Well, in some way I think you are right to ask this question, and to make it easier for you, most of us did the same once upon the time.
To answer this question, or a statement, I think that all of us should have one fact on our minds and that fact is that slingshot sport and the accompanying market are still not so important and developed so as that governments and companies invest literally billions of dollar in research, like Space.
With that said, all we have by now is experience and some, I would say, limited experiments.
Let's take as an example width of the forks. Bill Hays took some effort and he showed that wider forks are more efficient than narrow forks. Why? Well, most probably because wider forks for the same length from the point between the forks and the center of the ammo is longer than with the narrow forks, This immediately means that the stretch of the same rubber length is longer, which immediately means that the stretch RATIO is longer and the in the same time ELONGATION is longer.
The first part - higher stretch of the same piece of active rubber, say 5.5 instead of 5 - means more power; but it also means more elongation. BOTH of these parameters affect the velocity of the ammo. Now, there are more questions to be asked here than that, but Bill made a solemn effort, he got some practical results and this is probably enough at this level; for more than that we probably need an institute - which we do not have.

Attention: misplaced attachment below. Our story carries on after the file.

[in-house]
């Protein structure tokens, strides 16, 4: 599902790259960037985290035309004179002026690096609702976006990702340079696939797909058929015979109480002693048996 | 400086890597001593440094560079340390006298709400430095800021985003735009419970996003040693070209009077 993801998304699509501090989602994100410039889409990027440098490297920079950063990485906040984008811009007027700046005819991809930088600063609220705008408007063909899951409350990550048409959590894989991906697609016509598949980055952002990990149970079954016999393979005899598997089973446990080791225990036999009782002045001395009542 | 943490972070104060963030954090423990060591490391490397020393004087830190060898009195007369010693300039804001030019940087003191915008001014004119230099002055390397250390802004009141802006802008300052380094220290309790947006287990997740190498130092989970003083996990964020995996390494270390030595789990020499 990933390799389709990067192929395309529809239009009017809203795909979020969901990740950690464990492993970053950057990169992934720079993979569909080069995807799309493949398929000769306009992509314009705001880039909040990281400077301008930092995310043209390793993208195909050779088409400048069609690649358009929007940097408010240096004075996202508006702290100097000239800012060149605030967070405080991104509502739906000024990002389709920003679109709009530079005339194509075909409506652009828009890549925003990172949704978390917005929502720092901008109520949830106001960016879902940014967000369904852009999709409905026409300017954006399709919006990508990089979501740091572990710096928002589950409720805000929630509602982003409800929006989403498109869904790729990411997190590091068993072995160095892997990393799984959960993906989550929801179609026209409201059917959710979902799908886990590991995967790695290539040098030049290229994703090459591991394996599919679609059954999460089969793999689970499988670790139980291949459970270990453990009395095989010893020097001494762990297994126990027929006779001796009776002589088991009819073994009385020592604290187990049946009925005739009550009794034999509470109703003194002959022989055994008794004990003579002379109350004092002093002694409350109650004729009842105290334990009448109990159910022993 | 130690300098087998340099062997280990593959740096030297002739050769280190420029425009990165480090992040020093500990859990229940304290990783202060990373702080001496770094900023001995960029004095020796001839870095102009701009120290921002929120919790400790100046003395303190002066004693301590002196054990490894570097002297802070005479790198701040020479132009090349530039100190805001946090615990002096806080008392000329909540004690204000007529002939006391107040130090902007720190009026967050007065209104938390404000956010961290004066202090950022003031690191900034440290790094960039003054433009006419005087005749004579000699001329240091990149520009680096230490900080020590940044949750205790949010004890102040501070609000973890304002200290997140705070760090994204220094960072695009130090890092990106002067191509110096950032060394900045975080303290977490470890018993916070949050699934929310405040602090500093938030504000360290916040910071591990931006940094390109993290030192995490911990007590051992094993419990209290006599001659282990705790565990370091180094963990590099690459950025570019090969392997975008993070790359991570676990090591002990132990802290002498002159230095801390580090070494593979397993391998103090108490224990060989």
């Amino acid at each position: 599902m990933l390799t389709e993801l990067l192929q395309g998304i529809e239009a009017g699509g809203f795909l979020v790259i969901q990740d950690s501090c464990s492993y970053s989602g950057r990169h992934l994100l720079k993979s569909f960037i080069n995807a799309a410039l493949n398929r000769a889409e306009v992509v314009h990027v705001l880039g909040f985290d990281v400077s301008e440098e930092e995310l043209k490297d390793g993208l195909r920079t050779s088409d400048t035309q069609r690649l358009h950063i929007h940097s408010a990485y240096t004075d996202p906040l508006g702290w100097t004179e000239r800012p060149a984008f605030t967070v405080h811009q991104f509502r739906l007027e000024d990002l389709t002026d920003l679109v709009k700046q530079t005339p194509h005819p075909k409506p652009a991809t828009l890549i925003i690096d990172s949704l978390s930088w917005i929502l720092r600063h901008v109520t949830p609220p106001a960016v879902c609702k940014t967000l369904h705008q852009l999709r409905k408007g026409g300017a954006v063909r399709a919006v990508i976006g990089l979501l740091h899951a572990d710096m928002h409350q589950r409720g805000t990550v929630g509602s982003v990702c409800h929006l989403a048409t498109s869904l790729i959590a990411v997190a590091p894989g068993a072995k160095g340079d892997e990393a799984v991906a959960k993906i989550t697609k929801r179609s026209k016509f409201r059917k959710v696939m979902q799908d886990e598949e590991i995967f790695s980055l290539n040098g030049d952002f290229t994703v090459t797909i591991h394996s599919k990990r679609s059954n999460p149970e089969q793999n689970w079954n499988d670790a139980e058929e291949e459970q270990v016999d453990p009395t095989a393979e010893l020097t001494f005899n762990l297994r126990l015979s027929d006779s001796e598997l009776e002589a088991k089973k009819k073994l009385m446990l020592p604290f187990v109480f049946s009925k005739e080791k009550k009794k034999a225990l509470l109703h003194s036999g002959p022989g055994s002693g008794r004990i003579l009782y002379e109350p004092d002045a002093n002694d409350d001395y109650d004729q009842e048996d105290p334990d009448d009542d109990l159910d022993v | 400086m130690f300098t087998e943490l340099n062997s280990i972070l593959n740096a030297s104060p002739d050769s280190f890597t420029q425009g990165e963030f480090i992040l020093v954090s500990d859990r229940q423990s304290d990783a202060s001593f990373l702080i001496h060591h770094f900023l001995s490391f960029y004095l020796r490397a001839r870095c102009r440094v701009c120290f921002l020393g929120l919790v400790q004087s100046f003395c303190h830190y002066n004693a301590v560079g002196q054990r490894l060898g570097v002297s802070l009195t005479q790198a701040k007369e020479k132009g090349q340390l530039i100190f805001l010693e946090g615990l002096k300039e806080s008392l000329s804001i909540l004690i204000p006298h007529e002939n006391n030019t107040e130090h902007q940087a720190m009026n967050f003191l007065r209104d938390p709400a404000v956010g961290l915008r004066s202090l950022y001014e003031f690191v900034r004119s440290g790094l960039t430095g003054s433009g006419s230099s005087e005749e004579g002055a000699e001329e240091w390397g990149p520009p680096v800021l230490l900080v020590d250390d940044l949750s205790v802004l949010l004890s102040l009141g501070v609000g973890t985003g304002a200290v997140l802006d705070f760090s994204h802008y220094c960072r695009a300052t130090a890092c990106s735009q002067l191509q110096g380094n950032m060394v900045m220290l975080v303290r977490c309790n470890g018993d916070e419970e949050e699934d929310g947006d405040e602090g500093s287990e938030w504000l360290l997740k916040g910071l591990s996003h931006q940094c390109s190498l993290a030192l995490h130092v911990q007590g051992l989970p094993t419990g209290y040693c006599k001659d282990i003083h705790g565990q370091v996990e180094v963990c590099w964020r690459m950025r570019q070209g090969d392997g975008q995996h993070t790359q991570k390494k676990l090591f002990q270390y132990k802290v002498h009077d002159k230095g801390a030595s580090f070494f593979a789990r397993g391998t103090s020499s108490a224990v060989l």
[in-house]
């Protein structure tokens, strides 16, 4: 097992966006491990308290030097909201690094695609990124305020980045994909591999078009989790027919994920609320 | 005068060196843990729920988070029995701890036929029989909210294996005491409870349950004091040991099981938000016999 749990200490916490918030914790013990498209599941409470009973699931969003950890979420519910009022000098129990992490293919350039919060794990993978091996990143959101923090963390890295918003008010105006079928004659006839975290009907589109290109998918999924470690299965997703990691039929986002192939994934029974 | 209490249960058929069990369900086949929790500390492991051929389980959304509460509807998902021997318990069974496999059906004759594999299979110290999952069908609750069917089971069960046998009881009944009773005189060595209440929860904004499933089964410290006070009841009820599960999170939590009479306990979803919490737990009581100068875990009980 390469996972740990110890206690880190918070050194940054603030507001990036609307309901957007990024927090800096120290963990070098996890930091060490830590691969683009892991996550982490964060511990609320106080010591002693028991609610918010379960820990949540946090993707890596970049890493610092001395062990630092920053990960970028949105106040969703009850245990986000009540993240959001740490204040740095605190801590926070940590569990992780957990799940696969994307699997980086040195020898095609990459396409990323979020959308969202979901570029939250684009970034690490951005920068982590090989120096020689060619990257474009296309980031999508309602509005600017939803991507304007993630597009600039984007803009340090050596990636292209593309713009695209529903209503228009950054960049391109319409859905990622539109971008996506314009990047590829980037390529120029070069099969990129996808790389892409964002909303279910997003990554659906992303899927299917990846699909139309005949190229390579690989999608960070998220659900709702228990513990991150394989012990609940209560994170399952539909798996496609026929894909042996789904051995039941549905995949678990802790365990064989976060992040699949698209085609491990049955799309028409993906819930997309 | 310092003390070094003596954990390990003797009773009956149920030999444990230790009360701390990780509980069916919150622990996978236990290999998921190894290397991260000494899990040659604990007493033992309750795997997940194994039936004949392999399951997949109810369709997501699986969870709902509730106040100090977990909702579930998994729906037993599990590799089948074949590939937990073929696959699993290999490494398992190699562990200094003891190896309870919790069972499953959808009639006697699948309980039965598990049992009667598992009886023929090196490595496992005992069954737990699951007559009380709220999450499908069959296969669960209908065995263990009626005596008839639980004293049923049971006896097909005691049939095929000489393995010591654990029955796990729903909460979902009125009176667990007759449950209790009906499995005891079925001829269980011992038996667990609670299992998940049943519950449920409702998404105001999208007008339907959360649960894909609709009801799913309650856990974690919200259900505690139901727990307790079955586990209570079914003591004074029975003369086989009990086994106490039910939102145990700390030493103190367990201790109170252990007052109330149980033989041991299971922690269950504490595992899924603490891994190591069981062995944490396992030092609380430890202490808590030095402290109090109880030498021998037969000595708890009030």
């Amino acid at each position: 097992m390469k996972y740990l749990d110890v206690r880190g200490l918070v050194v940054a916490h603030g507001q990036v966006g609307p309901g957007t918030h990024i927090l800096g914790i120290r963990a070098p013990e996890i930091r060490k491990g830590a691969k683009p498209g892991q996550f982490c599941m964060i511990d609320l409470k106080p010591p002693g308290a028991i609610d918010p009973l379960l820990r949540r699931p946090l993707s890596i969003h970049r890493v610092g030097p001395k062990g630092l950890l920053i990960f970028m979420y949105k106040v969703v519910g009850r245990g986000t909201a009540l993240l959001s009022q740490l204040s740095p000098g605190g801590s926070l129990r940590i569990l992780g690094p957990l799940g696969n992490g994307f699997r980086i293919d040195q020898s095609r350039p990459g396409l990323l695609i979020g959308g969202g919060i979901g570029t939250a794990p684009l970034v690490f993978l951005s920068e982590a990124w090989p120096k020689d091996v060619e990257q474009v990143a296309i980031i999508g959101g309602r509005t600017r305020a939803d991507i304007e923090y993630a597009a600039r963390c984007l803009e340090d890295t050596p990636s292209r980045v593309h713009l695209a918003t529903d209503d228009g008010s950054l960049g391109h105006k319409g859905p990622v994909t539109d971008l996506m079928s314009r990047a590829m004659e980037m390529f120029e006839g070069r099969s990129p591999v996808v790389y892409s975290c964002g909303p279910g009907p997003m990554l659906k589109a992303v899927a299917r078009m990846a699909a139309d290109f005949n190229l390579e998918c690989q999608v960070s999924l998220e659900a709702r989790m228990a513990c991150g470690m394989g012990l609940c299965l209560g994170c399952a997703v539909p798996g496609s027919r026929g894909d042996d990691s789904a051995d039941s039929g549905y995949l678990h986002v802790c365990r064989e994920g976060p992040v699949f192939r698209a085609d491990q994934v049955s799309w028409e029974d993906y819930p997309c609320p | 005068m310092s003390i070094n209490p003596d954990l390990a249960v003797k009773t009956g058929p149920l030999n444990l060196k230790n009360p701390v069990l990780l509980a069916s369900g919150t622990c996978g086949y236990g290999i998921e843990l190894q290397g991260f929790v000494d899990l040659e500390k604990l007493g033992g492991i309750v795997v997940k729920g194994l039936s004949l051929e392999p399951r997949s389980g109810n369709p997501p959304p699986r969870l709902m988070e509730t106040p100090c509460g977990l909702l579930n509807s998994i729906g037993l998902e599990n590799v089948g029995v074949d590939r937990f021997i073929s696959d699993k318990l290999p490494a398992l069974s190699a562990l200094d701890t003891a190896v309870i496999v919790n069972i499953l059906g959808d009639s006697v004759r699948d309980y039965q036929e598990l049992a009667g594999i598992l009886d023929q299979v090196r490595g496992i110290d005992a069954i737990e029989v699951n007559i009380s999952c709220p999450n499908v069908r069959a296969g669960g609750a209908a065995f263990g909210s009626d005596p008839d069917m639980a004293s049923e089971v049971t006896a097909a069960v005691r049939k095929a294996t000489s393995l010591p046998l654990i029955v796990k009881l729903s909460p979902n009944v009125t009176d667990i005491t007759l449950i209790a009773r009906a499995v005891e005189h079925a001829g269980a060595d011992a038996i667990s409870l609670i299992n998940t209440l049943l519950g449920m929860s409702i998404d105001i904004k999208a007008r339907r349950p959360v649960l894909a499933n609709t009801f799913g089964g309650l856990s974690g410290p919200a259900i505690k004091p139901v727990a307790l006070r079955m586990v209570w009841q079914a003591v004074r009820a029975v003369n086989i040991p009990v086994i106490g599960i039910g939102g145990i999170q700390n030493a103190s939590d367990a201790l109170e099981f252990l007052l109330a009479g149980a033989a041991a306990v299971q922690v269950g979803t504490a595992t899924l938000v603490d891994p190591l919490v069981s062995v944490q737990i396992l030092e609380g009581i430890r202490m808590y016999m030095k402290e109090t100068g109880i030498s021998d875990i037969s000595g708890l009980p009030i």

There are other topics, such as what happens when you twist the pouch and, most probably, in this way you give some spin to the ammo - some answers do exist, most probably as the analogy with firearms or so, but truly, a twist applied to a slingshot shot is NOT thoroughly explored and I imagine that for that a fast frame camera is needed, some special marks on the ammo, some true ballistics experts and so on, which we do not have - but Discovery channel does..
So, at least at this moment we are doomed to experience, some limited experiments and analogies and personal preferences even if we had science behind us. Take this as an example: both Bill Hays and the science (if we had one) will tell you that shooting TTF and NO flip makes better results in the sense of precision, target shooting. But I grew up with bareback slingshots made out of old inner bicycle tires, which were so lazy that the flip was indispensable. Today, after 60 years of active shooting I find flipping a slingshot a cool thing to do to a such degree that if flips were forbidden I would then not shoot at all. Some people do it differently and I have no problems with that.
But your question is very important because it forces us to think about real inner workings of the slingshots, which takes time, effort and funds. Again, some people will agree to that, some people wont.
So, maybe in this forum you will not get much scientific answers as WHYS but if you ask and listen carefully you will certainly get valuable leads from people who maybe can not tell you why - because maybe they do not care - but still have a bit of valuable knowledge to share with you and all of us.
I hope this helps,